• Sarah Buntain

      i’ll have to try the rain slicker image . . . .good idea

      • http://www.mommyisntfeelingwell.com MommyIsntFeelingWell

        Ha, you and me both! For some reason, I have had a hard time letting these types of go. I don’t show my irritation much, but I certainly have been known to hold onto my irritation! Agreed, a rain slicker image is a GREAT idea!

  • Jocelyn Chappell

    Great post! My *favorite* comment is when people tell me that they wish they could sleep as much as I do. I’m working on letting those comments roll off me. I imagine I’m wearing a rain slicker and let the hurtful comments glide down my back and puddle at my feet.

  • Sarah Buntain

    I’ve heard every one

  • Sarah Buntain

    Was recently told “‘Well ya just gotta put on a smile and tell yourself this is going to be a great day!!”
    Also have someone who’s told me twice she was treated for breast cancer and never missed a day of work

    • http://www.mommyisntfeelingwell.com MommyIsntFeelingWell

      Oh goodness. I guess the best response to suggestions like these would be something along the lines of, “well, thank you, but everyone handles things differently, and today is just not a good day for me.” How did you respond to the breast cancer comment? Yikes.

      • Sarah Buntain

        I point blank asked her “are you comparing my illness with your illness?” She found a way to end the conversation quick (pain and fatigue can drop a filter fast)

    • Adele

      How infuriating 😡 Before, I always managed to work but since having my daughter, it is a full time job managing my condition and trying to preserve enough energy to be the best mum I can be. God forgive me, but sometimes the word cancer makes me angry. When someone has cancer, people understand it and don’t question it or analyse it. Thankfully, more and more patients survive cancer and continue to live full and healthy lives. But with many chronic illnesses we must battle the rest of our lives with very little understanding from others.

  • 1blindmice

    Late to the game. On my bad days people ask me if I am my 7 years old grandma. I did have her at 39 but I don’t look like grandma. On my good days I look like my 21 year old’s sister. So I get that all the time “you look great” well thank my gene’s for the great looks and the chronic illnesses. My 83 year old father in law compares his tiredness to my fatigue. I said yes but I am 46 the prime of my life, I shouldn’t need a 3 hour nap in the afternoon. Besides you choose to lay in bed all day and not get up unless you are going fishing. I can’t go fishing during the day the heat would kill me.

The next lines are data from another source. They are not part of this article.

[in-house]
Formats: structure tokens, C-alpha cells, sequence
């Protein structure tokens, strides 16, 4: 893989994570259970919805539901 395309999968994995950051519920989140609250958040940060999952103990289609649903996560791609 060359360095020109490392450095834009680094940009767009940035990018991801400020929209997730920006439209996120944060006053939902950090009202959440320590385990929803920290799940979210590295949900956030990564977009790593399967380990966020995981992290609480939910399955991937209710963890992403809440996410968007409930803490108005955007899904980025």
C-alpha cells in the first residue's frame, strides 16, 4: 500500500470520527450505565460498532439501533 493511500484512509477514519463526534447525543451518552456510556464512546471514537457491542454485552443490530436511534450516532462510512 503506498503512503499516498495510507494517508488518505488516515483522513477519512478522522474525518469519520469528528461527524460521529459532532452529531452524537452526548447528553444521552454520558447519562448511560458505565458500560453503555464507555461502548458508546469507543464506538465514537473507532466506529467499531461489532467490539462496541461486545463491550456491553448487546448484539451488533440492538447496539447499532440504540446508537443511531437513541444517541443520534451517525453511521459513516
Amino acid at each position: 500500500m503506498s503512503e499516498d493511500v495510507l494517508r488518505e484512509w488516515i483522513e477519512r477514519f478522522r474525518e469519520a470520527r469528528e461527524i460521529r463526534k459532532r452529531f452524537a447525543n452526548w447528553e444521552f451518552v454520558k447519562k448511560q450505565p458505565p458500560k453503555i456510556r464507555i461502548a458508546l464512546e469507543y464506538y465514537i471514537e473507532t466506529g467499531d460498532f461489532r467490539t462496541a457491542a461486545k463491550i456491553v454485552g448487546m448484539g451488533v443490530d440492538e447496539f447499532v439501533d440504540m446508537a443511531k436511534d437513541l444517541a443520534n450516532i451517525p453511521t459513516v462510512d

• http://www.mommyisntfeelingwell.com MommyIsntFeelingWell

      Hi there and thank you for commenting later, rather than never! And ooooh, two of my favorite points! Yes, we look so damn good, we MUST not be sick, right? Ugh. Your FIL sounds like my MIL, she compares my fatigue to hers, which is awesome, because I often wonder, “if I felt this bad in my twenties, now in my late-thirties, which should be our prime, by the way, how in the WORLD am I going to feel when I am her age —->dead?!” Hang in there, at least we know that we are not the only ones experiencing feedback like this from friends and even family. One can only hope that with my awareness for invisible illnesses, someday people will start to project a little more empathy! Welcome to the community and please let me know if you’d be interested in seeing or raising any future topics! Sending hugs, Mommy Isn’t Feeling Well

  • Adele

    Hi everyone, I’ve only just found this blog and this article is so relevant. I am 28 with a beautiful 2year old daughter and I have multiple chronic illnesses. Since having my daughter my conditions have got allot worse so although I’ve had this my whole life, it’s like it’s brand new since having a baby.
    What I wanted to say is… is it just me but some days (mostly) I can take whatever people say to me with a pinch of salt. But other days, usually on my bad days I really struggle to deal with people’s comments. I know that most of the time people just don’t understand what we go through but it just makes me feel like I’m letting everyone down, most importantly my daughter.

    • http://www.mommyisntfeelingwell.com MommyIsntFeelingWell

      Thanks Adele….taking things people say with a grain of salt is sooooo hard, especially when we are emotionally and physically deflated because of our illnesses to begin with! I am thrilled you found this community, are you by any chance on Facebook? We have a private/closed group, where many of us speak freely about this topic! Let me know if you can’t find it for any reason….I hope to see you there! Sending warm hugs to you this week!

      • Adele

        Thank you, I have just liked the page on fb and joined the closed group ☺️ I look forward to joining in x